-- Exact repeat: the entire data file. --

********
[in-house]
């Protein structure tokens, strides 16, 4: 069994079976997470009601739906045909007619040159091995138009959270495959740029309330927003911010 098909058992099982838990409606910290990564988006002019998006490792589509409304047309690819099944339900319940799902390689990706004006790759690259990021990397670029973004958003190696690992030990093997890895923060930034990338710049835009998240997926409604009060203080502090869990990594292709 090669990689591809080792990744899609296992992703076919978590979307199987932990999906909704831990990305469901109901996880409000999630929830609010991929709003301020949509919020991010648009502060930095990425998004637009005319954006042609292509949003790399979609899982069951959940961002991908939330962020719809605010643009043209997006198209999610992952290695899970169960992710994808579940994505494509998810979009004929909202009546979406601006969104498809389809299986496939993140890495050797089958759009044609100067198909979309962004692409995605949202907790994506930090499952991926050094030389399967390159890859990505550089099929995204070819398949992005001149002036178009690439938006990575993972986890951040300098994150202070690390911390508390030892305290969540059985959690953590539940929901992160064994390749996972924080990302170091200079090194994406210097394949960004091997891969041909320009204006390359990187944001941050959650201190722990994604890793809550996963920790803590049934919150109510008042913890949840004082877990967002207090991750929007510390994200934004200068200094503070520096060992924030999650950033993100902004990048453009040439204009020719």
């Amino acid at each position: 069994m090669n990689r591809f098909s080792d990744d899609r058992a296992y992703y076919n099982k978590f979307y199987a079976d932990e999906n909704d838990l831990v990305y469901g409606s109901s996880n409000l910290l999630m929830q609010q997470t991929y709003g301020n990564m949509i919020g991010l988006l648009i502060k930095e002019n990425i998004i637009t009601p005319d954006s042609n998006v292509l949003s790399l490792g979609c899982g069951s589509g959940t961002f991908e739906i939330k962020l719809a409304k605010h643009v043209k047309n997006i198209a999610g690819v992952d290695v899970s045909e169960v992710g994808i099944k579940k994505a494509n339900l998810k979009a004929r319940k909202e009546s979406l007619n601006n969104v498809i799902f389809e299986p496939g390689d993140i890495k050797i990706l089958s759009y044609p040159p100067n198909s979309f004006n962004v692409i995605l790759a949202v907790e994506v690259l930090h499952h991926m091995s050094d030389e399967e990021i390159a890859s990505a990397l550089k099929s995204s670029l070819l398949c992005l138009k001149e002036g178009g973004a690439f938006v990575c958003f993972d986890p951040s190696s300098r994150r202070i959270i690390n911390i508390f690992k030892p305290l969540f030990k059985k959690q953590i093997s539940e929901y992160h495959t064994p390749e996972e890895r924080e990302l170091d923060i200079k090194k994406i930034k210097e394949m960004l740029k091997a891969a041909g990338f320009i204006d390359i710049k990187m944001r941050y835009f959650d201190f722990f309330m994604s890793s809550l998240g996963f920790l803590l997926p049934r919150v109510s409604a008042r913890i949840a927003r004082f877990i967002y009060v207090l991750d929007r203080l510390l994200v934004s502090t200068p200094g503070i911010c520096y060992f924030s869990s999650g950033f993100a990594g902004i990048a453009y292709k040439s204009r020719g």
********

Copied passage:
[in-house]
């Protein structure tokens, strides 16, 4: 069994079976997470009601739906045909007619040159091995138009959270495959740029309330927003911010 098909058992099982838990409606910290990564988006002019998006490792589509409304047309690819099944339900319940799902390689990706004006790759690259990021990397670029973004958003190696690992030990093997890895923060930034990338710049835009998240997926409604009060203080502090869990990594292709 090669990689591809080792990744899609296992992703076919978590979307199987932990999906909704831990990305469901109901996880409000999630929830609010991929709003301020949509919020991010648009502060930095990425998004637009005319954006042609292509949003790399979609899982069951959940961002991908939330962020719809605010643009043209997006198209999610992952290695899970169960992710994808579940994505494509998810979009004929909202009546979406601006969104498809389809299986496939993140890495050797089958759009044609100067198909979309962004692409995605949202907790994506930090499952991926050094030389399967390159890859990505550089099929995204070819398949992005001149002036178009690439938006990575993972986890951040300098994150202070690390911390508390030892305290969540059985959690953590539940929901992160064994390749996972924080990302170091200079090194994406210097394949960004091997891969041909320009204006390359990187944001941050959650201190722990994604890793809550996963920790803590049934919150109510008042913890949840004082877990967002207090991750929007510390994200934004200068200094503070520096060992924030999650950033993100902004990048453009040439204009020719």
């Amino acid at each position: 069994m090669n990689r591809f098909s080792d990744d899609r058992a296992y992703y076919n099982k978590f979307y199987a079976d932990e999906n909704d838990l831990v990305y469901g409606s109901s996880n409000l910290l999630m929830q609010q997470t991929y709003g301020n990564m949509i919020g991010l988006l648009i502060k930095e002019n990425i998004i637009t009601p005319d954006s042609n998006v292509l949003s790399l490792g979609c899982g069951s589509g959940t961002f991908e739906i939330k962020l719809a409304k605010h643009v043209k047309n997006i198209a999610g690819v992952d290695v899970s045909e169960v992710g994808i099944k579940k994505a494509n339900l998810k979009a004929r319940k909202e009546s979406l007619n601006n969104v498809i799902f389809e299986p496939g390689d993140i890495k050797i990706l089958s759009y044609p040159p100067n198909s979309f004006n962004v692409i995605l790759a949202v907790e994506v690259l930090h499952h991926m091995s050094d030389e399967e990021i390159a890859s990505a990397l550089k099929s995204s670029l070819l398949c992005l138009k001149e002036g178009g973004a690439f938006v990575c958003f993972d986890p951040s190696s300098r994150r202070i959270i690390n911390i508390f690992k030892p305290l969540f030990k059985k959690q953590i093997s539940e929901y992160h495959t064994p390749e996972e890895r924080e990302l170091d923060i200079k090194k994406i930034k210097e394949m960004l740029k091997a891969a041909g990338f320009i204006d390359i710049k990187m944001r941050y835009f959650d201190f722990f309330m994604s890793s809550l998240g996963f920790l803590l997926p049934r919150v109510s409604a008042r913890i949840a927003r004082f877990i967002y009060v207090l991750d929007r203080l510390l994200v934004s502090t200068p200094g503070i911010c520096y060992f924030s869990s999650g950033f993100a990594g902004i990048a453009y292709k040439s204009r020719g």